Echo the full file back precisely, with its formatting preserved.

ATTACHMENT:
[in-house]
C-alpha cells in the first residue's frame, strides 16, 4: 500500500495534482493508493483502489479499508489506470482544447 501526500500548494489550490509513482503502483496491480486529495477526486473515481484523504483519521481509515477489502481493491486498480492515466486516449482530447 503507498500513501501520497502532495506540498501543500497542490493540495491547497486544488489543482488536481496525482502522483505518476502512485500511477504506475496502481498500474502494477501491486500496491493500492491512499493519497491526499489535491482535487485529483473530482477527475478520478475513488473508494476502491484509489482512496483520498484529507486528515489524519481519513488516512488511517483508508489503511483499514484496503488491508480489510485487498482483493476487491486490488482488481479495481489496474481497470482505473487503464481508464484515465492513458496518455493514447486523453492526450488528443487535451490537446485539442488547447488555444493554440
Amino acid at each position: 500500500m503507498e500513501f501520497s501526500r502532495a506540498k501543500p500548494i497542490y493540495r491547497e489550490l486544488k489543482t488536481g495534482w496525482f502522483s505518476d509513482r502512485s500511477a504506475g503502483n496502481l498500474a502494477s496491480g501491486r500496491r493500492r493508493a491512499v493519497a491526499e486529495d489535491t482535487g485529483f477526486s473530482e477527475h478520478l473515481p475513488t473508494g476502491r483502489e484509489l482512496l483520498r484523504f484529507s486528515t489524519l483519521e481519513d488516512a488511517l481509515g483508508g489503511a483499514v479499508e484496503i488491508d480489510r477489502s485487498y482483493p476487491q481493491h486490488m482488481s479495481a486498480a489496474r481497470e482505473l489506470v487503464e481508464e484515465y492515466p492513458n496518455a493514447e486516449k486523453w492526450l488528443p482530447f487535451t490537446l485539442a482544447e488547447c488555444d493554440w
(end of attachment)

[in-house]
C-alpha cells in the first residue's frame, strides 16, 4: 500500500495534482493508493483502489479499508489506470482544447 501526500500548494489550490509513482503502483496491480486529495477526486473515481484523504483519521481509515477489502481493491486498480492515466486516449482530447 503507498500513501501520497502532495506540498501543500497542490493540495491547497486544488489543482488536481496525482502522483505518476502512485500511477504506475496502481498500474502494477501491486500496491493500492491512499493519497491526499489535491482535487485529483473530482477527475478520478475513488473508494476502491484509489482512496483520498484529507486528515489524519481519513488516512488511517483508508489503511483499514484496503488491508480489510485487498482483493476487491486490488482488481479495481489496474481497470482505473487503464481508464484515465492513458496518455493514447486523453492526450488528443487535451490537446485539442488547447488555444493554440
Amino acid at each position: 500500500m503507498e500513501f501520497s501526500r502532495a506540498k501543500p500548494i497542490y493540495r491547497e489550490l486544488k489543482t488536481g495534482w496525482f502522483s505518476d509513482r502512485s500511477a504506475g503502483n496502481l498500474a502494477s496491480g501491486r500496491r493500492r493508493a491512499v493519497a491526499e486529495d489535491t482535487g485529483f477526486s473530482e477527475h478520478l473515481p475513488t473508494g476502491r483502489e484509489l482512496l483520498r484523504f484529507s486528515t489524519l483519521e481519513d488516512a488511517l481509515g483508508g489503511a483499514v479499508e484496503i488491508d480489510r477489502s485487498y482483493p476487491q481493491h486490488m482488481s479495481a486498480a489496474r481497470e482505473l489506470v487503464e481508464e484515465y492515466p492513458n496518455a493514447e486516449k486523453w492526450l488528443p482530447f487535451t490537446l485539442a482544447e488547447c488555444d493554440w